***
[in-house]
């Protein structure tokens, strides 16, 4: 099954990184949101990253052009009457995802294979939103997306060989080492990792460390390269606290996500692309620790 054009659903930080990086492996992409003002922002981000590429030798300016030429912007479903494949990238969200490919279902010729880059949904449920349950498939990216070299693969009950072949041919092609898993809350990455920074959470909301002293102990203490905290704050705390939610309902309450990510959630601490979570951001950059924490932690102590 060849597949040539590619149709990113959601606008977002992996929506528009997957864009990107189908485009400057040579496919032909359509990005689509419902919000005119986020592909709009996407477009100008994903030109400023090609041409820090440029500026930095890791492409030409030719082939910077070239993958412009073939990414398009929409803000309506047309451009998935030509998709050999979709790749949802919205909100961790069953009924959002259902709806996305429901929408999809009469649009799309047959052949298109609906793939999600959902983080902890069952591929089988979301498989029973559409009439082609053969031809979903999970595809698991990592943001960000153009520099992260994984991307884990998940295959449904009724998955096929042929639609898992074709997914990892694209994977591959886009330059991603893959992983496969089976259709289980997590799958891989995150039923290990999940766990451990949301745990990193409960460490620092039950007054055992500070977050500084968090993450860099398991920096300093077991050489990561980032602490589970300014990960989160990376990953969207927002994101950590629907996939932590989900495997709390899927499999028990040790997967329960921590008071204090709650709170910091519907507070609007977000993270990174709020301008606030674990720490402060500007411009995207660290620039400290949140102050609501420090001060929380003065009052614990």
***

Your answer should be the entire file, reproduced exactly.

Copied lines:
[in-house]
């Protein structure tokens, strides 16, 4: 099954990184949101990253052009009457995802294979939103997306060989080492990792460390390269606290996500692309620790 054009659903930080990086492996992409003002922002981000590429030798300016030429912007479903494949990238969200490919279902010729880059949904449920349950498939990216070299693969009950072949041919092609898993809350990455920074959470909301002293102990203490905290704050705390939610309902309450990510959630601490979570951001950059924490932690102590 060849597949040539590619149709990113959601606008977002992996929506528009997957864009990107189908485009400057040579496919032909359509990005689509419902919000005119986020592909709009996407477009100008994903030109400023090609041409820090440029500026930095890791492409030409030719082939910077070239993958412009073939990414398009929409803000309506047309451009998935030509998709050999979709790749949802919205909100961790069953009924959002259902709806996305429901929408999809009469649009799309047959052949298109609906793939999600959902983080902890069952591929089988979301498989029973559409009439082609053969031809979903999970595809698991990592943001960000153009520099992260994984991307884990998940295959449904009724998955096929042929639609898992074709997914990892694209994977591959886009330059991603893959992983496969089976259709289980997590799958891989995150039923290990999940766990451990949301745990990193409960460490620092039950007054055992500070977050500084968090993450860099398991920096300093077991050489990561980032602490589970300014990960989160990376990953969207927002994101950590629907996939932590989900495997709390899927499999028990040790997967329960921590008071204090709650709170910091519907507070609007977000993270990174709020301008606030674990720490402060500007411009995207660290620039400290949140102050609501420090001060929380003065009052614990």